Driving Under the Speed Limit: Dealers and Lenders Slowly Embrace E-Contracting

By Bridget McCrea

For years, car dealers and lenders have been playing a chicken-and-egg game with e-contracting, a process of fulfilling car sales and funding electronically, instead of via fax and courier.

Dealers have said they are in favor of the technology, which lessens waiting times for loan fundings and streamlines the loan-application process, and are looking to lenders to push the process. Lenders have said they are in favor of the technology, but are waiting for dealers to ask for it.

The main sticking point to mass acceptance of e-contracting in the auto finance industry is dealer comfort with automating what has always been a paper-intensive process. For those that have embraced the change, there is no looking back.


It’s been about a year since Lia Infiniti of Latham, N.Y., purchased and installed its e-contracting system. During that time, John Greenhut, the dealership’s finance director, says the dealership has been able to streamline the application process, eliminate duplicate entries, and achieve quicker funding for customers. The learning curve was easy, says Greenhut, who now “gets funded in a few hours, instead of five days.”

Currently using the system for Infiniti purchases and leases, and for loans made through a national bank’s indirect auto finance unit, Greenhut says he wishes more lenders would get on board with e-contracting.

To streamline at least some of its auto loan processing, Lia Infiniti relies on a computer-driven delivery system that uses Electronic Retail Installment Sales Contracts (ERISCs) in place of paper-based Retail Installment Sales Contracts (RISCs). The former contain the same disclosures and are formatted like their paper cousins, but are looked upon as more “secure”since they cannot be altered once car buyers sign their names using a signature pad.

With e-contracting, those long contracts and fax machines become a thing of the past as the “application” is distributed to multiple lenders who, in turn, send back their financing offers. Developed by companies like DealerTrack and RouteOne, e-contracting is being slowly adopted by dealers and lenders nationwide.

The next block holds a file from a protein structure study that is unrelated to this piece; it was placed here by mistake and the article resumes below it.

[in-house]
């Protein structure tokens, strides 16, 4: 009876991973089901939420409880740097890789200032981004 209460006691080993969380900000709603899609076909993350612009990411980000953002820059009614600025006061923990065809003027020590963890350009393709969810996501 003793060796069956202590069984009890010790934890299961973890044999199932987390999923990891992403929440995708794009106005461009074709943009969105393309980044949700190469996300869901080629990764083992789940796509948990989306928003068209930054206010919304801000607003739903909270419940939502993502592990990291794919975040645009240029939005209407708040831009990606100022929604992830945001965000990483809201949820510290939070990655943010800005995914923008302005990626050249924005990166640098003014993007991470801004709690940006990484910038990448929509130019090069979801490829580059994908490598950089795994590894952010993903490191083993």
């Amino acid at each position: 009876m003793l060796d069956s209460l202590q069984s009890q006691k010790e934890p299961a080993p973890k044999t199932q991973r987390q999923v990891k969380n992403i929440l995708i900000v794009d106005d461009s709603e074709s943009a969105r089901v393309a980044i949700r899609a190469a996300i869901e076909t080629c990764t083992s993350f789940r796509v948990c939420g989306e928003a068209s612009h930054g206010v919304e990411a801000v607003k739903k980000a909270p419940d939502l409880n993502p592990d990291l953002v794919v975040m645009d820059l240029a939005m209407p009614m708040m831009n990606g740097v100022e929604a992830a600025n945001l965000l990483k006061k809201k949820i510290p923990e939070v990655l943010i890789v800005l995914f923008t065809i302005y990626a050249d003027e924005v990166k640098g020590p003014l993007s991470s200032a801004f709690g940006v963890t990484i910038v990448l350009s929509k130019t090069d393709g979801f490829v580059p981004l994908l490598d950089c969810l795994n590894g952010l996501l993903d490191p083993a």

But for every dealership that’s willing to forgo the paper and take the electronic route, there are many more that have steered clear of this new approach to financing. “I think dealers are scared of it,” says Greenhut. “It’s like someone coming in and saying that they’re going to install computers in an office where they’re still using adding machines.”


Yet customers hardly notice the difference between electronic and traditional contracts, except for the fact that they’re signing a little electronic box, says Greenhut. “I present a review copy to them, and once they agree to all the figures and terms, they simply sign the box.”

Bill Seidle’s Nissan in Miami was an early adopter of e-contracting back in 2004. Spurred by F&I Manager Andrea Forteleoni, who was on a mission to streamline the application process and reduce paperwork, the dealership saw the emerging technology as the “wave of the future,” despite the fact that many other dealers were wary of it at the time.

“People look at new things suspiciously, and the seasoned professionals who are used to doing things their own way don’t always welcome new technology with open arms,” says Forteleoni, who admits that e-contracting has both upsides and downsides. On a positive note, it speeds lender-approvals, enabling customers to receive their first statements in plenty of time for payment.

On the other hand, human input errors can bungle the sys- tem and create problems. “On my wish list for e-contracting is some type of computer check that ensures that the parameters, rates, and rate spreads” are inputted correctly, says Forteleoni.

As the business world strives to go paperless, expect to see even more dealers and lenders using e-contracting. “Once manufacturers like Toyota and Honda go into it in a major way, the dealers will be more apt to join in,” says Forteleoni. He adds that the overall consensus is that e-contracting will be fully developed in five years, although he predicts a shorter timeline. “The technology is there, it’s a just a matter of training and expanding the possibilities.”

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